Rishi Sunak shares nations horror at XL bully dog attacks

American XL bully dogs will be banned by the end of the year ­following a surge in vicious attacks, Rishi Sunak has promised.

The Prime Minister said he was horrified by recent incidents ­including the death of Ian Price, 52, and said the breed was a “danger to our communities”.

Announcing the move, Mr Sunak said he “shared the nation’s ­horror” at such attacks and they could not be allowed to continue.

A ban was already being looked at after shocking footage emerged of an attack in Birmingham last weekend that left an 11-year-old girl with serious injuries.

American XL bullies have been linked to the deaths of nine people, including three children, since 2021. Mr Sunak said he had ordered ministers to bring together police and experts to define the breed of dog behind these attacks so they can then be outlawed. He said: “The American XL bully dog is a danger to our communities, particularly our children. I share the nation’s horror at the recent videos we’ve all seen.

“Yesterday we saw another suspected XL bully dog attack, which has tragically led to a fatality. It’s clear this is not about a handful of badly trained dogs. It’s a pattern of behaviour and it cannot go on.

“I want to reassure people we are urgently working on ways to stop these attacks and protect the public.”

READ MORE: What could happen if you own a banned dog? And full list of illegal dogs

Bully dogs are the largest version of the much better-known American pit bull terrier. Weighing up to nine stone bully XLs were bred for fighting other dogs in illegal bloodsports.

Pit bulls are banned in the UK under the 1991 Dangerous Dogs Act. First introduced to the UK in about 2014, the XL bully has soared in popularity. There are thought to be thousands of them.

Lord Baker, the architect of the Dangerous Dogs Act in the Sir John Major era, said American XL bully dogs should be “neutered or destroyed” once the ban has come into force, with any permitted to live being “muzzled for the entire time”.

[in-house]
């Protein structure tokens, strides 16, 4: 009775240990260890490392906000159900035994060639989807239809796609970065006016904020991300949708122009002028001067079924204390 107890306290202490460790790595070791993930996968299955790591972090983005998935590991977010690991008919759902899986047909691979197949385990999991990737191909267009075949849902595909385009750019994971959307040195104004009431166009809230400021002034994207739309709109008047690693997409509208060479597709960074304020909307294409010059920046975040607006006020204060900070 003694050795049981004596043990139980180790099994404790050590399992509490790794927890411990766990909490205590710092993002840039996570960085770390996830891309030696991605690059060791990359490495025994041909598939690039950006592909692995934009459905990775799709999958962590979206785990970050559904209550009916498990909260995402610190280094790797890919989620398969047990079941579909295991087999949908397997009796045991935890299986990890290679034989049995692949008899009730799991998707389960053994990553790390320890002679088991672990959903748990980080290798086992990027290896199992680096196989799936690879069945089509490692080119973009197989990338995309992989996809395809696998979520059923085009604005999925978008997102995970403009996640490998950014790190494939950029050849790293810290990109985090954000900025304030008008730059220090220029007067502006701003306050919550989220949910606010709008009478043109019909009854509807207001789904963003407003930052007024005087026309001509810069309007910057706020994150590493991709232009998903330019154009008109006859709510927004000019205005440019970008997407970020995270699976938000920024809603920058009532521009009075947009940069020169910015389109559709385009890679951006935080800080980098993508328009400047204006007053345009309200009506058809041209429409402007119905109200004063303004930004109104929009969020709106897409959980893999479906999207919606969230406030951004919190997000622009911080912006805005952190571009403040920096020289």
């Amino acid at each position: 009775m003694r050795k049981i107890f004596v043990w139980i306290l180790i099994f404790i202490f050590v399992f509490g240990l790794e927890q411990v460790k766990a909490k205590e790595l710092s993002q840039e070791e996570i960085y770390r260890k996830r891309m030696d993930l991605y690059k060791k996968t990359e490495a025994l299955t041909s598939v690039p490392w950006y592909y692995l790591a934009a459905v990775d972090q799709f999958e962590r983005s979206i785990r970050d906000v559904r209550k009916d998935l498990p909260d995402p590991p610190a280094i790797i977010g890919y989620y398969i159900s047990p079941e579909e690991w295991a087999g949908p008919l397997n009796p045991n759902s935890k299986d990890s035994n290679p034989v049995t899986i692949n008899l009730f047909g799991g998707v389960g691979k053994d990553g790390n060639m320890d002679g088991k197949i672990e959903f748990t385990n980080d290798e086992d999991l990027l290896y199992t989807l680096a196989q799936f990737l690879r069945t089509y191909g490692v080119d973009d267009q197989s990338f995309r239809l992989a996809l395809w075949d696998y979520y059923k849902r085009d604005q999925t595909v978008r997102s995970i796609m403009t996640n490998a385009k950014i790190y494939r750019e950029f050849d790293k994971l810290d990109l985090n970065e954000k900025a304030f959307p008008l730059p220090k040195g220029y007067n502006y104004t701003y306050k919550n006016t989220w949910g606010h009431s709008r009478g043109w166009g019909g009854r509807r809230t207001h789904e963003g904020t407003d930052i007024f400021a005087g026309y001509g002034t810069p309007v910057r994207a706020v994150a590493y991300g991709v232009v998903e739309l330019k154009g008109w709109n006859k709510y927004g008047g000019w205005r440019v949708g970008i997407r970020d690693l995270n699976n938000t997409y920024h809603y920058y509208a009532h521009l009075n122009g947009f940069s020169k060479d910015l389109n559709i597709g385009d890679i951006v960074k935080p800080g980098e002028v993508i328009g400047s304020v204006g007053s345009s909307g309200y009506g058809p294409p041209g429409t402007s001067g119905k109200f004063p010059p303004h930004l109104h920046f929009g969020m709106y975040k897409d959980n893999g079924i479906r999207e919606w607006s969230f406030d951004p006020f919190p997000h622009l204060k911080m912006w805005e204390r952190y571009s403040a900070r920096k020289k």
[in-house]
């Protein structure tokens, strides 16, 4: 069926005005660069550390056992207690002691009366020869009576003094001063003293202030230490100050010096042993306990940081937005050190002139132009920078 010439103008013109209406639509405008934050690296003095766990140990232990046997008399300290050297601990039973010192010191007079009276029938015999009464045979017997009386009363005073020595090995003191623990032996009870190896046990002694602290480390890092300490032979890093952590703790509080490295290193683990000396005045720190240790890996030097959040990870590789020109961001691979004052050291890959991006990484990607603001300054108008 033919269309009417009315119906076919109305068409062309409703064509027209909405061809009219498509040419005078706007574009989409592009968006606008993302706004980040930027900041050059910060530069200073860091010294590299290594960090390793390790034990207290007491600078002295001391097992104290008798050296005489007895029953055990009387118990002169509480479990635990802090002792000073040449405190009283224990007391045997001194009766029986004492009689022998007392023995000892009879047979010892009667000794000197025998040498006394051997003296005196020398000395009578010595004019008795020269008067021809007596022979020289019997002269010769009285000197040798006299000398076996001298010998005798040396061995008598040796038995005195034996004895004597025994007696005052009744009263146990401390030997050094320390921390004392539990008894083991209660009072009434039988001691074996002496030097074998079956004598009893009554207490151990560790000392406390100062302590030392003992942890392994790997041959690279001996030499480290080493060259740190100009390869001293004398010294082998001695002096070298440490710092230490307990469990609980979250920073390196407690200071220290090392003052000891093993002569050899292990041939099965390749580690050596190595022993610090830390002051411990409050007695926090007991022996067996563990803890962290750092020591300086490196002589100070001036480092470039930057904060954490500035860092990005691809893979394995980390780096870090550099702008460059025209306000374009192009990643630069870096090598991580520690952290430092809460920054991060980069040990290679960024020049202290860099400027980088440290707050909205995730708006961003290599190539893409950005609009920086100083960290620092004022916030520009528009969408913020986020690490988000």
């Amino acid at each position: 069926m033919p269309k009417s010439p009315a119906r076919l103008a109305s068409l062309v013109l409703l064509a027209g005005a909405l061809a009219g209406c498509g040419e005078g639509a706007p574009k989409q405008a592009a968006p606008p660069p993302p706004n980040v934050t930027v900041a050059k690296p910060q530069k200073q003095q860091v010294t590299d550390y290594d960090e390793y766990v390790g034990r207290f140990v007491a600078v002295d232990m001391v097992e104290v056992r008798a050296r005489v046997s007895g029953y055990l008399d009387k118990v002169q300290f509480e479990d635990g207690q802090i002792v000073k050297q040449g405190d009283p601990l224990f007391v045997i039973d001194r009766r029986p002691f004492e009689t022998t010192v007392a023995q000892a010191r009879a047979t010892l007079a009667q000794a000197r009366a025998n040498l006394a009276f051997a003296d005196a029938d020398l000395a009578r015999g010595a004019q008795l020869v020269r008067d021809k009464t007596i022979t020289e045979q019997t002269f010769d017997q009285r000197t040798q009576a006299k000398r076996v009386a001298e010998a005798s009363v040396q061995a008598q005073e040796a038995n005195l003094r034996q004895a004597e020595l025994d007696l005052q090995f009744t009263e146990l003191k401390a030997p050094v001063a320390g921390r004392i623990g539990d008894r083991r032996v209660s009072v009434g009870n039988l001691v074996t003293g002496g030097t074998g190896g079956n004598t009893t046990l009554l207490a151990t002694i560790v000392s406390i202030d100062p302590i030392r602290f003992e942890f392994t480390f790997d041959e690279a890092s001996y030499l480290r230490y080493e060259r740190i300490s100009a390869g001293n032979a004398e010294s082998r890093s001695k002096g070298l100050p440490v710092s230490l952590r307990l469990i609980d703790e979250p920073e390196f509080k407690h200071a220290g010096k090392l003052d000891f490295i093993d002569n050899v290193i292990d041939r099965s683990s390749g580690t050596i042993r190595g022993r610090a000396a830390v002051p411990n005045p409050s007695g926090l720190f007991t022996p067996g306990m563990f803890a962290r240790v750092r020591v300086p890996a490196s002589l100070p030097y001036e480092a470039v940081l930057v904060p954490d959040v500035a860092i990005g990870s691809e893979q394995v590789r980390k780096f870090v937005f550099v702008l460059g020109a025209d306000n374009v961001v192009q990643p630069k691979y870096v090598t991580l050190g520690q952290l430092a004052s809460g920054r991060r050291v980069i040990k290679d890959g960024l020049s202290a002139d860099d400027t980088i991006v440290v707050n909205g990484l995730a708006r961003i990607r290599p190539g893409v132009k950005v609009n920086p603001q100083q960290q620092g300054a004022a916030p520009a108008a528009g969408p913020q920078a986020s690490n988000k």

The Tory peer told LBC said: “It should be done almost immediately because this is a very dangerous breed and it has killed children and attacked other people.

“I do not accept the views of the Kennel Club and the RSPCA that breeds should not be banned.

“This dog is, in fact, bred in order to fight and to be aggressive. It has already done enough damage and the Prime Minister is absolutely right to add it.” Three campaign groups issued a joint statement welcoming the UK Government’s announcement. Bully Watch, the Campaign for Evidence Based Regulation of Dangerous Dogs and Protect Our Pets claimed the XL bully breed was “a clear and present threat to public health”.

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Dr Lawrence Newport, of CEBRDD, said: “Retrievers retrieve, pointers point. Fighting dogs fight. We have found this to our great cost.

“This ban will finally allow the Government and police to act, before another child or pet is ripped apart.” Labour supported the ban. But Shadow environment secretary Steve Reed said: “Families will be furious it has taken this long for Rishi Sunak to finally act.”

The American XL bully dog type is not recognised as a specific breed by the Kennel Club, with Mr Sunak pledging that animal experts and police would work to “accurately define the breed of concern”.

There are currently four banned breeds of dog in the UK: the pit bull terrier, Japanese tosa, dogo Argentino and fila Brasileiro.

Animal charities, including the RSPCA and the Kennel Club, said banning American XL bully dogs would not stop attacks.

The Dog Control Coalition said: “For 32 years, the Dangerous Dogs Act has focused on banning types of dog and yet has coincided with an increase in dog bites.

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“Recent deaths show this approach isn’t working. The Government must deal with unscrupulous breeders who put profit before welfare, and ­irresponsible owners whose dogs are dangerously out of control.” The group, which also includes the Dogs Trust and British Veterinary Association, said it was “deeply concerned about the lack of data behind this decision and its ­potential to prevent dog bites”.

Banned dogs can be taken by police or council dog warden, even if they are not acting dangerously and there has been no complaint, the Government website says.

Owners can get an unlimited fine or be sent to prison for up to six months for having a banned dog against the law. The dog could be destroyed unless a court thinks it is not a danger to the public,

It must be then be neutered, microchipped, kept on a lead and muzzled when in public.

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